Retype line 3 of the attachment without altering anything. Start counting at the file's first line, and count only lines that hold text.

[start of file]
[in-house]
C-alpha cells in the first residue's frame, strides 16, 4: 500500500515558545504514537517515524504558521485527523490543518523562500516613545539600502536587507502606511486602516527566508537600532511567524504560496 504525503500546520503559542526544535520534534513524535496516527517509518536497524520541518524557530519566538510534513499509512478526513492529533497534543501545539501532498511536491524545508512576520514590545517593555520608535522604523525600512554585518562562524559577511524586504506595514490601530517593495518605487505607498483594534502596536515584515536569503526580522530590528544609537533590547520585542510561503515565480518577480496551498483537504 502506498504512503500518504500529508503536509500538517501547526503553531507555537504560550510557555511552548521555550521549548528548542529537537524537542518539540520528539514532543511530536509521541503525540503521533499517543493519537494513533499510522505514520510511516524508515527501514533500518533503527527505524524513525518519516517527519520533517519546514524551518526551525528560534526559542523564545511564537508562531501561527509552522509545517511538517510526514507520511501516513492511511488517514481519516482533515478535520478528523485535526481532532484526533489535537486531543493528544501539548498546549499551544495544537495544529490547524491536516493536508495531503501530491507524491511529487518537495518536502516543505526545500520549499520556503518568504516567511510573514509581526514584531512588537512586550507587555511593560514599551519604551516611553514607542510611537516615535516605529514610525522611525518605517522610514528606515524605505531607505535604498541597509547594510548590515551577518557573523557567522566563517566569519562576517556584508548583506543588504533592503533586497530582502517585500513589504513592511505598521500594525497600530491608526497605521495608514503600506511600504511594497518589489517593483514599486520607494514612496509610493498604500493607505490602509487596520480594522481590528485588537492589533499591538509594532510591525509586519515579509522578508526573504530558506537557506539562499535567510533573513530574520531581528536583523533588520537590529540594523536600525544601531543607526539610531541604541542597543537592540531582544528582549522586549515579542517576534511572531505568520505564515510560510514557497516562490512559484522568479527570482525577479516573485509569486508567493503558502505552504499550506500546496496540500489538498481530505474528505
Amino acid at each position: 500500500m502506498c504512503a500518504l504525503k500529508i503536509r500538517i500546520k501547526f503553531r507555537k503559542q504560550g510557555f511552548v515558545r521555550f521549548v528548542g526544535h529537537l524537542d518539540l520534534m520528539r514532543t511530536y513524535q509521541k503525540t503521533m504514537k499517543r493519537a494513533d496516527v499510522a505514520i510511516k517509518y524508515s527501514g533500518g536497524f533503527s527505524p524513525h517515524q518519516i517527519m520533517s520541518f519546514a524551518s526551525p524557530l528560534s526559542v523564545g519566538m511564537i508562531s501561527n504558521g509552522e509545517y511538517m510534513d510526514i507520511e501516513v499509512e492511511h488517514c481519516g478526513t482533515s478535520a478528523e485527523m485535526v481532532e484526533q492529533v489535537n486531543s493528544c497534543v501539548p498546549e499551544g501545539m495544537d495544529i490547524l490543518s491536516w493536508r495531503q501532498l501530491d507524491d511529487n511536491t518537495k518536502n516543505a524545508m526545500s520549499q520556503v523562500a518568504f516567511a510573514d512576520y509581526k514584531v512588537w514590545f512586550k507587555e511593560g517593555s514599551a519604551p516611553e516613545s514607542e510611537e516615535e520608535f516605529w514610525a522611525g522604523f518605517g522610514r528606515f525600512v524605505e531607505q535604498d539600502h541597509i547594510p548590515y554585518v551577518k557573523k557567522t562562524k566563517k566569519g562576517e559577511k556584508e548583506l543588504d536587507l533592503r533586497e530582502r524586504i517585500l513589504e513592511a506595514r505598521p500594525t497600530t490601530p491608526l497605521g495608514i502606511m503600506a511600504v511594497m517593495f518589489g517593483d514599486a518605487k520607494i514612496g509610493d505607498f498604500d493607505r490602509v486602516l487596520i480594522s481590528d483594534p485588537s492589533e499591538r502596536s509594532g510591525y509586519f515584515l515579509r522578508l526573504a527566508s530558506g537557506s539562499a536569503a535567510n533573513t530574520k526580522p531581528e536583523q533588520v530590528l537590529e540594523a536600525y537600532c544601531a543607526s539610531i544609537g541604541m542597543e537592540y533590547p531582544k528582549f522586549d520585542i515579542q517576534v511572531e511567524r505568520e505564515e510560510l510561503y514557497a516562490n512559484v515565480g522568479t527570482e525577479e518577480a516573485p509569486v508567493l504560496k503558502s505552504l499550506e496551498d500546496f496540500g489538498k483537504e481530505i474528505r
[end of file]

Amino acid at each position: 500500500m502506498c504512503a500518504l504525503k500529508i503536509r500538517i500546520k501547526f503553531r507555537k503559542q504560550g510557555f511552548v515558545r521555550f521549548v528548542g526544535h529537537l524537542d518539540l520534534m520528539r514532543t511530536y513524535q509521541k503525540t503521533m504514537k499517543r493519537a494513533d496516527v499510522a505514520i510511516k517509518y524508515s527501514g533500518g536497524f533503527s527505524p524513525h517515524q518519516i517527519m520533517s520541518f519546514a524551518s526551525p524557530l528560534s526559542v523564545g519566538m511564537i508562531s501561527n504558521g509552522e509545517y511538517m510534513d510526514i507520511e501516513v499509512e492511511h488517514c481519516g478526513t482533515s478535520a478528523e485527523m485535526v481532532e484526533q492529533v489535537n486531543s493528544c497534543v501539548p498546549e499551544g501545539m495544537d495544529i490547524l490543518s491536516w493536508r495531503q501532498l501530491d507524491d511529487n511536491t518537495k518536502n516543505a524545508m526545500s520549499q520556503v523562500a518568504f516567511a510573514d512576520y509581526k514584531v512588537w514590545f512586550k507587555e511593560g517593555s514599551a519604551p516611553e516613545s514607542e510611537e516615535e520608535f516605529w514610525a522611525g522604523f518605517g522610514r528606515f525600512v524605505e531607505q535604498d539600502h541597509i547594510p548590515y554585518v551577518k557573523k557567522t562562524k566563517k566569519g562576517e559577511k556584508e548583506l543588504d536587507l533592503r533586497e530582502r524586504i517585500l513589504e513592511a506595514r505598521p500594525t497600530t490601530p491608526l497605521g495608514i502606511m503600506a511600504v511594497m517593495f518589489g517593483d514599486a518605487k520607494i514612496g509610493d505607498f498604500d493607505r490602509v486602516l487596520i480594522s481590528d483594534p485588537s492589533e499591538r502596536s509594532g510591525y509586519f515584515l515579509r522578508l526573504a527566508s530558506g537557506s539562499a536569503a535567510n533573513t530574520k526580522p531581528e536583523q533588520v530590528l537590529e540594523a536600525y537600532c544601531a543607526s539610531i544609537g541604541m542597543e537592540y533590547p531582544k528582549f522586549d520585542i515579542q517576534v511572531e511567524r505568520e505564515e510560510l510561503y514557497a516562490n512559484v515565480g522568479t527570482e525577479e518577480a516573485p509569486v508567493l504560496k503558502s505552504l499550506e496551498d500546496f496540500g489538498k483537504e481530505i474528505r